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Webinar Recap: Do You Really Know What New-Skilling Means?

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Webinar Recap: Do You Really Know What New-Skilling Means?

Mike Bollinger
VP, Strategic Initiatives, Cornerstone

SEPTEMBER 15, 2020

The employment landscape looks noticeably different today than it did in March. But change started happening well before the COVID-19 pandemic accelerated it.

Earlier this year, the Human Capital Institute (HCI) and the Cornerstone People Research Lab teamed up to research new-skilling and continuous learning. The goal: To better understand what drives high-performing organizations to success. The research involved examining and contrasting survey respondents’ behaviors, practices and attitudes to explore how they influence retention rate, profitability, and innovation at their respective companies.

The research report, called "The Revolution Is Now: New-Skill Your Workforce to Catalyze Change," revealed some fascinating insights, including the need for more nuanced definitions surrounding skilling. In a recent webinar, HCI Vice President of Research and Development Jenna Filipkowski, Ph.D., and HCI Research Analyst MaryFran Heinsch joined me to discuss what we learned from the joint study.

An Analysis of a Critical Time

The study’s timing this year couldn’t be more significant. The research began in March, just as the COVID-19 pandemic was ramping up in the United States, and continued until June. Over the span of those few months, over 1000 employees across 260 organizations participated in our survey.

Through this study, we were able to look at the extent to which organizations and their employees were prepared with the skills needed to stay afloat during this time of change. One challenge we discussed is the need to develop skills in areas like cognitive decision-making. Though automation and robotics will start to replace human roles in the coming years, judgment and reasoning are areas where humans will continue to differentiate themselves. HCI’s research confirmed that such soft skills will continue to be crucial.

From here on out, "it really is about heart," and bringing greater sensitivity and emotional intelligence to the work, Heinsch said. "It’s not just that normal is gone, it’s that normal is going, going, gone. It’s been going for a while, but we hit a moment of punctuated equilibrium."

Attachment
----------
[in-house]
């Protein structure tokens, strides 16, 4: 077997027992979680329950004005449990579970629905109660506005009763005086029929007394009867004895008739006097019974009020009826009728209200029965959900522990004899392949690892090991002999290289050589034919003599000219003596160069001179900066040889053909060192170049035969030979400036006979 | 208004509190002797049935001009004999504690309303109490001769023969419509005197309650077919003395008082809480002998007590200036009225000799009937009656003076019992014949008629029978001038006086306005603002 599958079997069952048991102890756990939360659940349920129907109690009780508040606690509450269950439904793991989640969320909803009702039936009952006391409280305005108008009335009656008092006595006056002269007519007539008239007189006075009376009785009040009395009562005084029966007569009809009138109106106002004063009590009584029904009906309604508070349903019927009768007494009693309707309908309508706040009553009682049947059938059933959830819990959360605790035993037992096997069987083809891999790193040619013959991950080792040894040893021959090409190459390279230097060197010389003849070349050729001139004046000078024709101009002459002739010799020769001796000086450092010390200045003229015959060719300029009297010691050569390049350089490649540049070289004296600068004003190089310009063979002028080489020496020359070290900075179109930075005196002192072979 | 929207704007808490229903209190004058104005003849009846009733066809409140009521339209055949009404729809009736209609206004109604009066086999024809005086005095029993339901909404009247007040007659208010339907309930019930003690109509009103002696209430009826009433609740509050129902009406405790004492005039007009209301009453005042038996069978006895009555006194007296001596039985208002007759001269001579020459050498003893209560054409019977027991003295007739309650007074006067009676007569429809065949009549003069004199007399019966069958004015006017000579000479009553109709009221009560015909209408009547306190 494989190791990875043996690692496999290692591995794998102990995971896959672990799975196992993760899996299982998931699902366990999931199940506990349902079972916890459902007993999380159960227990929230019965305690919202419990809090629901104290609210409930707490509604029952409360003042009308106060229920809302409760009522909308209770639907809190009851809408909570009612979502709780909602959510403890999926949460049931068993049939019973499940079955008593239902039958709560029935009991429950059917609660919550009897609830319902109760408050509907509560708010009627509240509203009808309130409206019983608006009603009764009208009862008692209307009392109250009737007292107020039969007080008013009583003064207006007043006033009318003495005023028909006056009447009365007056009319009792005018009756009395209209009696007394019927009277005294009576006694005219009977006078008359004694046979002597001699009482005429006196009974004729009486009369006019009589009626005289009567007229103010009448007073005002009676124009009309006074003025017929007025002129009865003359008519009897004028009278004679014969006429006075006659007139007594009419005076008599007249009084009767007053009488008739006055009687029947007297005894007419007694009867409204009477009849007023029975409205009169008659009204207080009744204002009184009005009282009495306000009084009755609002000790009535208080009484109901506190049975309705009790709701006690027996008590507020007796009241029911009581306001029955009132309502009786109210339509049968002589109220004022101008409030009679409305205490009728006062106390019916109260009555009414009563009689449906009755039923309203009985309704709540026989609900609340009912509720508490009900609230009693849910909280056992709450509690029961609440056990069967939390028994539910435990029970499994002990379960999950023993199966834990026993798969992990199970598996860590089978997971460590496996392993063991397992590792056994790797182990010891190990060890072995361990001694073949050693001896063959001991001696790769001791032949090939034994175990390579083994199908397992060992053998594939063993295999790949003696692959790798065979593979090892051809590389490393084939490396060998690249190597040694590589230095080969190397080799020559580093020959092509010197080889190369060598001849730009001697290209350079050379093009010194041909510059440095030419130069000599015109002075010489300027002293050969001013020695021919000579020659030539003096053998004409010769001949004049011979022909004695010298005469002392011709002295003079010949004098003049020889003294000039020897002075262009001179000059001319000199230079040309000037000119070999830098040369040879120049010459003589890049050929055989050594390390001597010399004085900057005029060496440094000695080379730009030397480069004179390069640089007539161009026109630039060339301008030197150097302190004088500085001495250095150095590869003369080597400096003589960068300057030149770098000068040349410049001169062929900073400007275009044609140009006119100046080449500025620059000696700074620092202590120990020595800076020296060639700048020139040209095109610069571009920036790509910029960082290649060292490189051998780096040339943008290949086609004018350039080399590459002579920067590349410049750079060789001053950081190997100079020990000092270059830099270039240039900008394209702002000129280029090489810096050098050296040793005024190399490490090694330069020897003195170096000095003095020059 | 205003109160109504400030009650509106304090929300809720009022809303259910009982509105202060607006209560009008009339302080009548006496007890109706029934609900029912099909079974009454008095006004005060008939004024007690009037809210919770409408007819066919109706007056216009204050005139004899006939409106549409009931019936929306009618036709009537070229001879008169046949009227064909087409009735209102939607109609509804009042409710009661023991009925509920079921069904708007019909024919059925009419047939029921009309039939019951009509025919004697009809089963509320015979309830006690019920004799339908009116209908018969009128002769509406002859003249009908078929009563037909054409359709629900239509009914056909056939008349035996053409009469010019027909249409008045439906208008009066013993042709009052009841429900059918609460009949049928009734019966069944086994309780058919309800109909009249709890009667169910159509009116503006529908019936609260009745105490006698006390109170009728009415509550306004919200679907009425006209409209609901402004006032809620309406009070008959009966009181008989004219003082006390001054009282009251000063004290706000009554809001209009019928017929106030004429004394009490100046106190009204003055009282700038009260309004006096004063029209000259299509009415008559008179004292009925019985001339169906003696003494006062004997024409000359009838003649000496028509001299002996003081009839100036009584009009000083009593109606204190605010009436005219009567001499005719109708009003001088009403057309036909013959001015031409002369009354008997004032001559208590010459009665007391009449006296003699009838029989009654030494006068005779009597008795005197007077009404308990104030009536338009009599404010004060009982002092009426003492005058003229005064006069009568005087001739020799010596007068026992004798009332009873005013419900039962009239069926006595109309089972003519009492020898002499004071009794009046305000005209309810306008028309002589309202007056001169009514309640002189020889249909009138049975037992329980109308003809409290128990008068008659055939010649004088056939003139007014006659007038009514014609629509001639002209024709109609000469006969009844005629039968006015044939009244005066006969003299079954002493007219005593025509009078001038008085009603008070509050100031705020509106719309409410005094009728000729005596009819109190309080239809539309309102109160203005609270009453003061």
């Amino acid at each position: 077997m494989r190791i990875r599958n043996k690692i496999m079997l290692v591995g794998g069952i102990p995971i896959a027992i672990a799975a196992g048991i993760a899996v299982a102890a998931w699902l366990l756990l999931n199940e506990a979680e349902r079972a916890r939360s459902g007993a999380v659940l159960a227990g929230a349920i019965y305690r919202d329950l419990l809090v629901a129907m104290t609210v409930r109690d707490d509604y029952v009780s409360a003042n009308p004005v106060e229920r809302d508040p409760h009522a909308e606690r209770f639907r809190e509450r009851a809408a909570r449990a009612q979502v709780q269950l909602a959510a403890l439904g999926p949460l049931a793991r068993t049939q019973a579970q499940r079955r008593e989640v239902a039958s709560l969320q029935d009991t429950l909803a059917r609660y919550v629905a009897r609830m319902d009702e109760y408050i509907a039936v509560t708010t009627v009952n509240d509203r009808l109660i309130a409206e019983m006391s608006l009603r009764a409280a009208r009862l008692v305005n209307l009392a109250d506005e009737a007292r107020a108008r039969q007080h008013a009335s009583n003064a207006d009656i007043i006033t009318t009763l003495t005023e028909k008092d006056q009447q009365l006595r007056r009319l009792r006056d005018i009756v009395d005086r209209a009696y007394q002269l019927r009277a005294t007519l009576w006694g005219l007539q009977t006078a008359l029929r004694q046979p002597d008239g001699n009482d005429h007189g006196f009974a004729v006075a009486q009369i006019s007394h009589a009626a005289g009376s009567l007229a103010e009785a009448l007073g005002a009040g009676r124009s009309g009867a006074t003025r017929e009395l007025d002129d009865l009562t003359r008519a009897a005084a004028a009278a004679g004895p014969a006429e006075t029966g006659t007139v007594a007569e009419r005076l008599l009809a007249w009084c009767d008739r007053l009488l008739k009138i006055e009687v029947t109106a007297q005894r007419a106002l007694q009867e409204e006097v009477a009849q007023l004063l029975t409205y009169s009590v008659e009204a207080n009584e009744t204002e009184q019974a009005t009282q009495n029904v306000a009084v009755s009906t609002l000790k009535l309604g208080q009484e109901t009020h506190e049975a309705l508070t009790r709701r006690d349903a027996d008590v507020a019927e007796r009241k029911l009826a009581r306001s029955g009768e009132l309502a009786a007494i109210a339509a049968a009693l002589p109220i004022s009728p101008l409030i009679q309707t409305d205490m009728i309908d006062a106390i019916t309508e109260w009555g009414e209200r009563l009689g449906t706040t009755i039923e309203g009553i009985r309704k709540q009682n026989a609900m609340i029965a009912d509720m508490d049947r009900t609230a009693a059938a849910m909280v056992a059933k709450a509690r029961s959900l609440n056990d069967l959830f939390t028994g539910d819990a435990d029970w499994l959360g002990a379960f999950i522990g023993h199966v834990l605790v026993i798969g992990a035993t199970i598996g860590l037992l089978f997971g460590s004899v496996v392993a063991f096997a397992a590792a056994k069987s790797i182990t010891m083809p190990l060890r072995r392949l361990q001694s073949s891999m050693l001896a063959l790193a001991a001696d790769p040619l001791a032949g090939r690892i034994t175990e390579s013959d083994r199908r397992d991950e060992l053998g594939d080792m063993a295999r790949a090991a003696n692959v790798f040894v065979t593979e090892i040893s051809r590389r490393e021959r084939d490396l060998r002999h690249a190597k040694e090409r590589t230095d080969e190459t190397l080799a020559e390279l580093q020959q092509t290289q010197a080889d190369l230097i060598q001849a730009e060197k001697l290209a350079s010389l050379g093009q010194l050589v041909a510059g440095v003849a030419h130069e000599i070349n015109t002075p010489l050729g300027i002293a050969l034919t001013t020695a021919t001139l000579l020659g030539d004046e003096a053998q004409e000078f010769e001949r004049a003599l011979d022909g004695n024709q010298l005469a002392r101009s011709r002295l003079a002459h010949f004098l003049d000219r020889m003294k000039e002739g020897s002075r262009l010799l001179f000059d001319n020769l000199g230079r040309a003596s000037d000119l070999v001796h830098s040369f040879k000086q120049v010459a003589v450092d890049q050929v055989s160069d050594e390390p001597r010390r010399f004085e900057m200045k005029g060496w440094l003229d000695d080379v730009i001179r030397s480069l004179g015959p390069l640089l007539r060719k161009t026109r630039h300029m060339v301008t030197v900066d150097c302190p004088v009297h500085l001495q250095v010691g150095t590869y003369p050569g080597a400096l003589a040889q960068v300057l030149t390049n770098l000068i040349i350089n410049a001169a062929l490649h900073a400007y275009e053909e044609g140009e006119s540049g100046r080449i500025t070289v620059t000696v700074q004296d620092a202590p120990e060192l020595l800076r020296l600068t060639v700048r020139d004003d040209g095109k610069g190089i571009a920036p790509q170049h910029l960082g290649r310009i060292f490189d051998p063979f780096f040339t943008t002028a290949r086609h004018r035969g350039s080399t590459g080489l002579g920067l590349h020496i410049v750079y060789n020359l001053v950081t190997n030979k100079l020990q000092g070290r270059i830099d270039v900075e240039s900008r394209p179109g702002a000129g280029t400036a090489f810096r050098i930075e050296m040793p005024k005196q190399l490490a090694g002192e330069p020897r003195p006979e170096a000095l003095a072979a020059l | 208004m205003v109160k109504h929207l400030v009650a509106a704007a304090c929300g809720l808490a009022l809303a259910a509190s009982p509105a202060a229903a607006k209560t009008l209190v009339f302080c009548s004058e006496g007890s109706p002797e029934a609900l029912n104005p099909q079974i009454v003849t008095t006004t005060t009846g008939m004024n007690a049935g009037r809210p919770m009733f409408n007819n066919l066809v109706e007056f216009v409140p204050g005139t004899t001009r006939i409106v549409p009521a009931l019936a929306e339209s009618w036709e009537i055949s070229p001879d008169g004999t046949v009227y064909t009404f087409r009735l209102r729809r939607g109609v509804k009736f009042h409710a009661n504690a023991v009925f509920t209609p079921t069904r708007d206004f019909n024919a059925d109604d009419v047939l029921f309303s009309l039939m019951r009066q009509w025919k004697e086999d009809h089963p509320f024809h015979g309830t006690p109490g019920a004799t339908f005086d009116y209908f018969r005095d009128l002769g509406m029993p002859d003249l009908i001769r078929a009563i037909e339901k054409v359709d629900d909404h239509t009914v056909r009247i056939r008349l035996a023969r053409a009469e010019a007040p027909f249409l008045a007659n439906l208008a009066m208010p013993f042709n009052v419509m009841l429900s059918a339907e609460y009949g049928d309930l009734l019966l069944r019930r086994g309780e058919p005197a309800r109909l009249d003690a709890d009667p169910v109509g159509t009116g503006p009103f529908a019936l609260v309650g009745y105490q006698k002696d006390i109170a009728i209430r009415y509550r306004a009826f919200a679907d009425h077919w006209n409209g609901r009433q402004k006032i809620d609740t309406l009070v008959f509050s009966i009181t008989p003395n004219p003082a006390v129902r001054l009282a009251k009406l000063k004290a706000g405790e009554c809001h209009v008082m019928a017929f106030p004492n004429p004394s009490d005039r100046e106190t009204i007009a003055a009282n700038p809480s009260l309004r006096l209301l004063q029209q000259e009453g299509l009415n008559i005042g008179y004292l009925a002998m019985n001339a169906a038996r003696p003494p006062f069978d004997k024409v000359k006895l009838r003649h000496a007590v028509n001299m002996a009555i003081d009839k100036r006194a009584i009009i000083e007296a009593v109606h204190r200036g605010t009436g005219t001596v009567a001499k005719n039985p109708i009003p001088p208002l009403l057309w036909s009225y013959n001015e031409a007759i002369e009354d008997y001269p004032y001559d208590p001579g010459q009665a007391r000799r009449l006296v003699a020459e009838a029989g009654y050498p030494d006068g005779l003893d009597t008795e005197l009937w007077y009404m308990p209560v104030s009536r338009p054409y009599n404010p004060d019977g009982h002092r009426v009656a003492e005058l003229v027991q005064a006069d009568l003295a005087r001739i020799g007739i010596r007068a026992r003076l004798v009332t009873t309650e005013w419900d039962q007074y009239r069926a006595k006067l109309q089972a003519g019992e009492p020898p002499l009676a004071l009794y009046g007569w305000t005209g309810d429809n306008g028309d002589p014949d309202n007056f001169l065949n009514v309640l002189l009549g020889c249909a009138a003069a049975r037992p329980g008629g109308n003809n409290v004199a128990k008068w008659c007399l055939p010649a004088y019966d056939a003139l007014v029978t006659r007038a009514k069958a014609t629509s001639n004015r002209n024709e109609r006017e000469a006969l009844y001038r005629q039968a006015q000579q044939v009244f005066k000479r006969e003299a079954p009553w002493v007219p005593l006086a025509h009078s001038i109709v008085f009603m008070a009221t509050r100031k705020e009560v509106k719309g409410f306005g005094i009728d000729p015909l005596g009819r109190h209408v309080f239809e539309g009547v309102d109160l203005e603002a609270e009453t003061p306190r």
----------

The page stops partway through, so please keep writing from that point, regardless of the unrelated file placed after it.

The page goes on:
The Skills Gap Persists

Among other noteworthy findings were pervasive skills shortages. Half of survey respondents said that external skills shortages, meaning the skills they need are unavailable or hidden in the marketplace, will negatively affect their ability to meet strategic goals. 67% of respondents said that skills gaps in their current workforce would do the same.

Respondents were also asked to select the top three challenges to closing these skills gaps. Balancing long-term and short-term business needs (layering development on top of day-to-day work) took the top spot, followed by lack of funding/budget from the organization and lack of time.

This lack of time might actually mean that an organization is simply not prioritizing developing employees in a certain way. Often, this corresponds with a lack of understanding which skills to focus on first, as well as inability to differentiate long-term from short-term needs, Heinsch said.

Understanding and Implementing New-skilling at Your Organization

One of the key takeaways from HCI’s research is that the terminology around workplace skills needs to be more nuanced—especially if organizations want to stand a chance at keeping up with skill demands.

The term "reskilling" is used to refer to training employees on an entirely new set of skills; often to prepare them to take on a different role. "Upskilling," meanwhile, means working with employees to improve upon existing skills. And "new-skilling" is a combination of the two geared toward both strengthening existing skills and developing new ones.

New-skilling action items include understanding which skills are needed, anticipating skill gaps, targeting learning to roles and individuals, diversifying learning modalities, leveraging technology and making learning and development a collective effort.

"New-skilling is an "emerging practice," Filipkowski said. "In our research, it’s not like we found a set of organizations who are actively doing this all the time or consistently or very well."

"But what we do find in the research is that there are people who have a framework for best practices that they are implementing in advance of [upcoming] changes, so that they’re going to be ready. We’re trying to surface new information that’s going to help us prepare for the skill gaps that we’re going to have that we’re not even yet aware of," Heinsch agreed.

As part of the new report, HCI outlines the framework new-skilling, and it includes six key steps:

Understand which skills are needed now, and in the future.

Anticipate skills gaps and identify skill adjacencies.

Target learning to both roles and individuals.

Make learning and development a shared effort.

Diversify learning modalities.

Leverage learning technology to uncover needs, monitor progress, and measure outcomes.

The time for organizations to start implementing these steps is now, researchers agree.

Ready to get started? For more details on HCI’s findings and a more in-depth look at the new-skilling framework, access the full report now or watch the on-demand webinar here.

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